The winds of change that are blowing through Indian society are inevitably going to drive changes in corporate governance as well.
The Right To Information Act, the rise of the Aam Aadmi Party, the Lokpal Bill, the Companies Act of 2013, new governance norms from stock market regulator Sebi (Securities and Exchange Board of India)—these are all reflections of a fundamental trend towards greater transparency and accountability, and Indian companies, some of them famously opaque, cannot remain immune to these forces.
More importantly there is a clearly emerging correlation between good governance, the ability to attract capital and valuation. It seems likely, therefore, that the boards of India’s private sector companies will gradually start changing both in composition and functioning. It is possible that public sector boards will also see similar changes. Already there is a much greater importance given to the role of independent directors. The new Companies Act attempts to hold directors more accountable for board decisions. There is a call for greater gender diversity. Term and age limits will inevitably follow. One result of these changes will be the need for many more independent directors—more professionals, younger directors and, most of all, women directors. This opens up an exciting opportunity; serving on the board of a public company can be a wonderful learning experience. But it can also be fraught with frustration and, increasingly, risks. It is poor form to join a board and then quickly jump off; so thorough due diligence is essential before your make a commitment.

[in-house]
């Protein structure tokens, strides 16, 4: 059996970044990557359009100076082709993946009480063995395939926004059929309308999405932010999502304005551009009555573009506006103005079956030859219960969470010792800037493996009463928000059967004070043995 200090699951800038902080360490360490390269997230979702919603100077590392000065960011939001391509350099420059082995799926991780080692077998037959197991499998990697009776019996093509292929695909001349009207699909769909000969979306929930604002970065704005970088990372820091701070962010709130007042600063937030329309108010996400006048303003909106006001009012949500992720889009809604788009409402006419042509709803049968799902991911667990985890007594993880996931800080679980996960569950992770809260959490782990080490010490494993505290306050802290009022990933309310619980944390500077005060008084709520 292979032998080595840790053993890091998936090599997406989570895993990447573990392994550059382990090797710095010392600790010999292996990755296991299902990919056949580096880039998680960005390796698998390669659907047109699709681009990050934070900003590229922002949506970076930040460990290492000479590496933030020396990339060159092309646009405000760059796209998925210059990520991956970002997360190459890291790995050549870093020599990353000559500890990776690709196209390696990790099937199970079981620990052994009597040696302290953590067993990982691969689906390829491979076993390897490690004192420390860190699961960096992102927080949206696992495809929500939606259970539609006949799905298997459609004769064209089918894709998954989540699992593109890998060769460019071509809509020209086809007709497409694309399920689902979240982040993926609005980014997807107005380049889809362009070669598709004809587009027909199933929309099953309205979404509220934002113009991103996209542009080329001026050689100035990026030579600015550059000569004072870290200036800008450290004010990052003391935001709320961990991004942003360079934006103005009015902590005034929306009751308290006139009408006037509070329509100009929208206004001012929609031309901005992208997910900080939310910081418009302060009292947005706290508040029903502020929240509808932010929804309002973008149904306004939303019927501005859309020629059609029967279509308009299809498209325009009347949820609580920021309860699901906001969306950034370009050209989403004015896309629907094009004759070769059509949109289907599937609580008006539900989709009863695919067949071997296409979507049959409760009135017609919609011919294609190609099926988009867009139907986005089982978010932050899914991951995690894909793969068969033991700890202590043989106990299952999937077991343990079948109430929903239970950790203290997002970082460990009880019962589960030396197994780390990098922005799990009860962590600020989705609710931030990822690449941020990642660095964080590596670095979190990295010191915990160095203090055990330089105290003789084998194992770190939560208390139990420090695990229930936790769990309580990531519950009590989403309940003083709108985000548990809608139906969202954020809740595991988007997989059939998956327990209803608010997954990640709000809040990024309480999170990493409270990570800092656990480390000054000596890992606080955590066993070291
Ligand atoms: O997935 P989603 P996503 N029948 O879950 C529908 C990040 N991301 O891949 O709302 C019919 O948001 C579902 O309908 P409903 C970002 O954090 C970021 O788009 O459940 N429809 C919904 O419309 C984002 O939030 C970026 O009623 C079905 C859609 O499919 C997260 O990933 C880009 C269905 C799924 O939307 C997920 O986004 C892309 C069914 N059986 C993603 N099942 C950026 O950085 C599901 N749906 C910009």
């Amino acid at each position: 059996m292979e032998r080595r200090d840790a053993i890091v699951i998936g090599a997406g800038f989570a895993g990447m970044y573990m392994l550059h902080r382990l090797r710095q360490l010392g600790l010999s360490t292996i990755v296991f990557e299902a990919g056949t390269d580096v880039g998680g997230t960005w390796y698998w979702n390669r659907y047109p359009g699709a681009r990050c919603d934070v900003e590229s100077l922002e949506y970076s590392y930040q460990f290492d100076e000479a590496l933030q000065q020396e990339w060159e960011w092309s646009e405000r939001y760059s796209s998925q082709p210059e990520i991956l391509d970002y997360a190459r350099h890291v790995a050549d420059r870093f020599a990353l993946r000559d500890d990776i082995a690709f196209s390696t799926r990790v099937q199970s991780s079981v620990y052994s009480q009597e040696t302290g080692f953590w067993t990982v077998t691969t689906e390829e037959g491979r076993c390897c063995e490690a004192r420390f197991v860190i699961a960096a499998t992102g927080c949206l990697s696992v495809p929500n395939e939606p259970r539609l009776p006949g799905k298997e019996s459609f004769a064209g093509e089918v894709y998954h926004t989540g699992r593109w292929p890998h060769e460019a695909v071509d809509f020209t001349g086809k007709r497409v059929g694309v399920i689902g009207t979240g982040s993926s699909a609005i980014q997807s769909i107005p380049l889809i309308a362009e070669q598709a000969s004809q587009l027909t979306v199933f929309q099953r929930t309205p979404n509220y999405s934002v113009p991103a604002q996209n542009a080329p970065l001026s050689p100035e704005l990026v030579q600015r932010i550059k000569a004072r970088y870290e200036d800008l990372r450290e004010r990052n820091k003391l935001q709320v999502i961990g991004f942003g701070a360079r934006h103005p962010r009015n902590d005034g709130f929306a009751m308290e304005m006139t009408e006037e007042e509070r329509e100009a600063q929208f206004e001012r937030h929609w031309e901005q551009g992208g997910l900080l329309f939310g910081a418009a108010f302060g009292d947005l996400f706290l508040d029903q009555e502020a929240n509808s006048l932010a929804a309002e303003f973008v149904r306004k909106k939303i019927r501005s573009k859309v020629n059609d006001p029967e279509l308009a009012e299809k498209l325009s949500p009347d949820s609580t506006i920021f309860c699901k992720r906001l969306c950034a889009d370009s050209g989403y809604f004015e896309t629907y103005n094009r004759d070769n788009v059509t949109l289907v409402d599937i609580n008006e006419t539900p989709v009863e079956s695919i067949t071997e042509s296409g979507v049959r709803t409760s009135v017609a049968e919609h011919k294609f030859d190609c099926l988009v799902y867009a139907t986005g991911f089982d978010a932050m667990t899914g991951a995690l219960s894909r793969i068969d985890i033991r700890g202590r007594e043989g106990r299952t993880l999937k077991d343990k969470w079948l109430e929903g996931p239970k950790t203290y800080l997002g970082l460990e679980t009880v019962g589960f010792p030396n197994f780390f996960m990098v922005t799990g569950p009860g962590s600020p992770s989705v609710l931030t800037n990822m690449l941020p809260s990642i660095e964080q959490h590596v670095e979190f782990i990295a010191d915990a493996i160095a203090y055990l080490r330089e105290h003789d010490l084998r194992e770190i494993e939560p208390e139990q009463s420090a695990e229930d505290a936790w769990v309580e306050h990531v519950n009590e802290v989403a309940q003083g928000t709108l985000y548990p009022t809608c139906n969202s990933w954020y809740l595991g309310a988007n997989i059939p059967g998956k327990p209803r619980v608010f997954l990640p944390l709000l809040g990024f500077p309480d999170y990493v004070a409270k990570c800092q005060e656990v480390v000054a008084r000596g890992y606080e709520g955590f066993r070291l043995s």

Here then, are five things to consider in assessing your fitness before joining a board.
What is the reputation of the firm? Are you comfortable with its ethics and business practices? Is the firm known for transparency or opacity? Is it likely that it is cooking the books? Is the CMD or CEO known to be close to politicians? If the firm is in an industry that is significantly dependent on government regulation or contracts, how does it succeed? How independent is the board or are the directors friends and cronies of the chairman? Is it utterly hierarchical and centralized or is it run reasonably professionally? Knowing the responses to these questions, how comfortable are you with being a director of the firm? Will your personal reputation be enhanced or diminished by joining this board?
What kind of a board is this really? Very generally, boards tend to function in one of three modes. The first is a “rubber stamp” board that is in the thrall of the chairman or CEO. Most directors are either friends of the chairman or else quite thrilled to simply be part of this board. There is little independence and corporate governance exists in form rather in spirit. Surprisingly, it’s not just badly run companies that have such boards; some of the world’s most successful companies operate this way.
Often when there is a super star founder/CEO and the company is performing spectacularly, it is not uncommon for the board to operate in this manner. Think about Microsoft or Apple or GE in their heyday.
A second mode is “advisory”; here the board debates issues and strategies, directors are free to express their views but at the end of the day, they have limited influence. It’s the chairman or CEO who frames the agenda, controls access to information and calls the shots. In this mode, information is presented in a tightly scripted manner and there is little engagement between board meetings.